Prussia, the 1890s. Effi Briest is a light-hearted seventeen-year-old; one day her parents introduce her to the 40-year-old Baron von Innstetten, a rising politician, and half an hour later she's engaged to marry him. The couple move to Kessin, a town on the Baltic Sea, where Innstetten is governor. It's a pretty gloomy setting for Effi, with few amusements in town, and a husband who's constantly busy; there's no one to socialize with except the local gentry, who are largely bigoted and dull, and who immediately start passing around disapproving gossip about her. Her only friend is the charming, but ugly, apothecary Gieshübler. Worse, the house Effi and her husband inhabit is rather creepy, and the servants assure her that it's haunted by the ghost of a Chinese man; Innstetten hints that the Chinese man's death was caused by some scandal with a young woman who previously lived there. (Perhaps Innstetten's giving Effi a subtle warning.) The birth of a daughter does nothing to improve Effi's spirits.
Therefore, when a womanizing officer, Major Crampas, comes to town and sets his sights on Effi, it's easy for her to slip into a brief affair with him. It's no great passion, and she greatly dislikes the deceptions and lies she's forced into, so she's very relieved when her husband is transferred to Berlin, giving her a chance to break off the affair. Effi and Innstetten are much happier in Berlin, and finally start to become really fond of each other. Effi is not haunted by guilt, but only by fear of her old transgression being found out. Inevitably, this happens, but not until six years later. When Innstetten learns the truth, he realizes that after all this time, he's neither jealous nor angry, and still loves his wife. Nonetheless, he's a firm believer in the codes of his society, and his actions are decided for him. To uphold "the right thing to do", he will divorce Effi, whom he loves; bar her, a good mother, from seeing her daughter; and fight a duel with Major Crampas, whom he doesn't hate. This is the end of all happiness for both Innstetten and Effi.
Effi Briest is a subtly-written examination of the rigidity and hypocrisy of the value system among the Prussian nobility. It was written by Theodor Fontane, published in 1896. It's one of the great classic novels of German literature, and standard reading in schools. It has been filmed at least six times, most famously by Rainer Werner Fassbinder.
- Character Development: Kind of zig-zagged with both Effi and Innstetten
- Death by Adaptation: Effi. Elisabeth von Plotho, the woman on whose life the novel was based, became a nurse and lived to become 98.
- Defrosting Ice King: Especially after the move to Berlin, Innstetten progresses from a gloomy, strict, repressed and somewhat mysterious/strange workaholic to a nice, devoted, father and husband. Of course, all of this is undone once he finds the letters....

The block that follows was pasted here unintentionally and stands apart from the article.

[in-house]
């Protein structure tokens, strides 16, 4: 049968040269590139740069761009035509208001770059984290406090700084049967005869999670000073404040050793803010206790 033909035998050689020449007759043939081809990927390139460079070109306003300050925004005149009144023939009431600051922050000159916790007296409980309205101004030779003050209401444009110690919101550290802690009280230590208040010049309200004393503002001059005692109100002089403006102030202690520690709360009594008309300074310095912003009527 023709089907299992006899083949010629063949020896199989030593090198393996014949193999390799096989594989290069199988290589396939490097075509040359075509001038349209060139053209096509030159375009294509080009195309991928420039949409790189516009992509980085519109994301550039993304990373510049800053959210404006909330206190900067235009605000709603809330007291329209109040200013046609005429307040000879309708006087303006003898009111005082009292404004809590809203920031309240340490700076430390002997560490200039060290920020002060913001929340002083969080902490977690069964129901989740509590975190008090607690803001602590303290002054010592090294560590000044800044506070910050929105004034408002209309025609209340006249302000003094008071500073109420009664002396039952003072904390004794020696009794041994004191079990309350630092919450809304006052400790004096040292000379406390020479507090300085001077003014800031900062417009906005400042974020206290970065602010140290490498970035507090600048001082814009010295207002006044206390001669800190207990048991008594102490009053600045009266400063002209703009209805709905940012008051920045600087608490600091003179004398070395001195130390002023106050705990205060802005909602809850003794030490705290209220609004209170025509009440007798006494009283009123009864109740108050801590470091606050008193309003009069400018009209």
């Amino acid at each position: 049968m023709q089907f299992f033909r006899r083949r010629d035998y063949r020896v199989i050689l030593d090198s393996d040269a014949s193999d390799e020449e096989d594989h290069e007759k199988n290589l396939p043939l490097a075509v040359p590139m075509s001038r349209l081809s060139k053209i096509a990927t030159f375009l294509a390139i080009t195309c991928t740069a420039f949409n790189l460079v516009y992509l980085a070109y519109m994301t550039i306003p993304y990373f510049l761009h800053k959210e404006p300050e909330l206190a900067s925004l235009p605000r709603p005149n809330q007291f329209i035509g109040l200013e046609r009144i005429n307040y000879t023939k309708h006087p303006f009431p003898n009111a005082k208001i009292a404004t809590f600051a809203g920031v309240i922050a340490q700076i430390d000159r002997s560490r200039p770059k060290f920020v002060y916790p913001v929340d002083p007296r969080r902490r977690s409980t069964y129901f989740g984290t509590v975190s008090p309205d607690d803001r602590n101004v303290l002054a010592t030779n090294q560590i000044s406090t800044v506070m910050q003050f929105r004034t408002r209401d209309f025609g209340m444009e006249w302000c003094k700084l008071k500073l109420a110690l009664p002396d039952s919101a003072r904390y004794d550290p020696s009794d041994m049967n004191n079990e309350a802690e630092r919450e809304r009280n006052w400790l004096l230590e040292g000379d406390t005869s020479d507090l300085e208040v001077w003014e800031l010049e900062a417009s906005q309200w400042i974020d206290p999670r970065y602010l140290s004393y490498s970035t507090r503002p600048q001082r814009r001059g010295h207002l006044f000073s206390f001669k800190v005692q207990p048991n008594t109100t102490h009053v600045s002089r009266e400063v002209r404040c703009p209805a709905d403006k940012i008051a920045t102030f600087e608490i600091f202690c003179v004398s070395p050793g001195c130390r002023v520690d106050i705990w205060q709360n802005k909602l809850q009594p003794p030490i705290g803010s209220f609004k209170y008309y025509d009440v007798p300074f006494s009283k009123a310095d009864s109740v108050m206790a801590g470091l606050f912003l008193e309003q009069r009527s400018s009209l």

- Friendship Moment: Rosawitha showing up at Effi's apartment after the divorce
- Germanic Efficiency and Germanic Depressives: Innstetten is extremely conscientious in his bureaucratic job, dutiful, repressed, and pedantic. He's also very depressed by the end of the novel.
- Hey, Let's Put on a Show: One way that small-town nobility amuse themselves in the winter; Effi is particularly fond of participating in these.
- Incurable Cough of Death: Effi's fatal illness has all the symptoms of tuberculosis, though Fontane hints that her unhappiness is the real cause of it.
- Love Father, Love Son: Innstetten used to court Effi's mother.
- Mal Mariée: French for "badly married", this trope refers to a young woman unhappily married to a jealous older man who often falls in love and cheats on him with a young lover. Zig-Zagging Trope with Effie Briest, a 17-year-old girl, is married off to Baron von Instetten who is about 40. She feels neglected by her constantly busy husband and frowned upon by the local gentry; and worse, the unsettling house where they live is allegedly haunted by the ghost of a Chinese Man, and not even the birth of a daughter improves her spirit. Her husband is never downright abusive and feels in his own way fond of her. She starts having an affair with Major Crampas, but she can't stand that she has to lie. She's relieved when her husband is transferred to Berlin, giving her a chance to break off the affair. Six years later she seems to be finally happy with her family but her affair with Crampas is discovered by Instetten who, despite still loving her and not being angry with Crampas, feels obliged to respect the codes of society: he divorces her and prevents her to see their daughter and kills Crampas in a duel. Effi lives her final years alone and gravely ill until her death.
- Melodrama: Averted; Fontane deliberately underplays some parts of the plot that could be highly emotive the duel is very brief, the adulterous meetings take place entirely offstage.
- Moral Dilemma: Several, especially variations on To Be Lawful or Good, where characters who have been lawful wonder whether they've actually been good.
- Nothing Is the Same Anymore: Once Innstetten finds the letters, everything goes downhill...
- Protagonist Title
- Scare 'em Straight: Possibly the intention behind telling Effi the ghost story.
- School Study Media: In Germany at least and much hated as such.
- The Un Reveal: The author repeatedly evades giving details of the story of the Chinese man's ghost, including once "panning the camera away from" a character who's telling the story.
- What Is This Feeling?: Effi, the first time Major Crampas kisses her.